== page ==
It Kills Germs: Can It Wipe out Ebola?
Clean hands go a long way toward preventing the spread of many illnesses, including Ebola. But finding the right hand-wash to impede deadly germs is tricky.
A squirt of alcohol-based sanitizer like Purell kills or denatures many microbes on contact. In the case of bacteria, essentially poking holes in their cell membranes, causing them to shrivel up like water balloons. For viruses, the mechanism is not well-understood. But alcohol evaporates after 15 seconds, allowing for rapid recontamination. Also, alcohol-based sanitizers are mostly ineffective against norovirus, which causes stomach and intestinal issues. And they can chafe the skin.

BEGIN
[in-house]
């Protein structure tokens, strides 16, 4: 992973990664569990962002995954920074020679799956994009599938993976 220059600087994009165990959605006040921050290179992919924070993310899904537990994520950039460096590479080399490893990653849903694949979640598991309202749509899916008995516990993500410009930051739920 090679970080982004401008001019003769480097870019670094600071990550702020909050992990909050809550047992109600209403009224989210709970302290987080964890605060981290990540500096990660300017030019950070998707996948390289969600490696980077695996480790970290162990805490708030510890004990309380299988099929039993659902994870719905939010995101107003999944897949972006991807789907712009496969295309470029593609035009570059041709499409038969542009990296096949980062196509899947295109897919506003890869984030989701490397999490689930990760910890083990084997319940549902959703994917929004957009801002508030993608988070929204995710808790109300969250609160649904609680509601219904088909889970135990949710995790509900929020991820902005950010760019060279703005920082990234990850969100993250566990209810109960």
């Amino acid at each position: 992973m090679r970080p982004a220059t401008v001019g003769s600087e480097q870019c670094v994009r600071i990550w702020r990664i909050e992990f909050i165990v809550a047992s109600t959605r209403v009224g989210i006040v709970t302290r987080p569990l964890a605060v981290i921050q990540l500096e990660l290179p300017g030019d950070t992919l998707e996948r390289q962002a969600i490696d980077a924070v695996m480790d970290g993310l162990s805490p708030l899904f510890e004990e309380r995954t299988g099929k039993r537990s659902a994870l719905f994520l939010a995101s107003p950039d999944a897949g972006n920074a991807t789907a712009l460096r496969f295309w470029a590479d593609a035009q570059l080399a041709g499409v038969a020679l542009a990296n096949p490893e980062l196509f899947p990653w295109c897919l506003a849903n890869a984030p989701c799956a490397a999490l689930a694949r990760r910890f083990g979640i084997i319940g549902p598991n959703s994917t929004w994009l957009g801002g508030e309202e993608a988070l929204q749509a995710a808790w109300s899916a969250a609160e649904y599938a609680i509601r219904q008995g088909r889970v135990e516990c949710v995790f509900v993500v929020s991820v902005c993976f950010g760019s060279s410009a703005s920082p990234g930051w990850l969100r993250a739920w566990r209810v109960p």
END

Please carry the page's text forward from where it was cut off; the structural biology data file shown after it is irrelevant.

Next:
Chlorine is one of the most effective disinfectants against all microbes, including Ebola, according to Paul Roepe, an infectious disease specialist at Georgetown University. But it too stops working soon after it dries (as does ordinary soap). And it can irritate the skin with repeated use, even in the 0.05 percent diluted chlorine solution used at Ebola treatment centers for hand-washing.
Now there's a new product creating buzz in Ebola circles...
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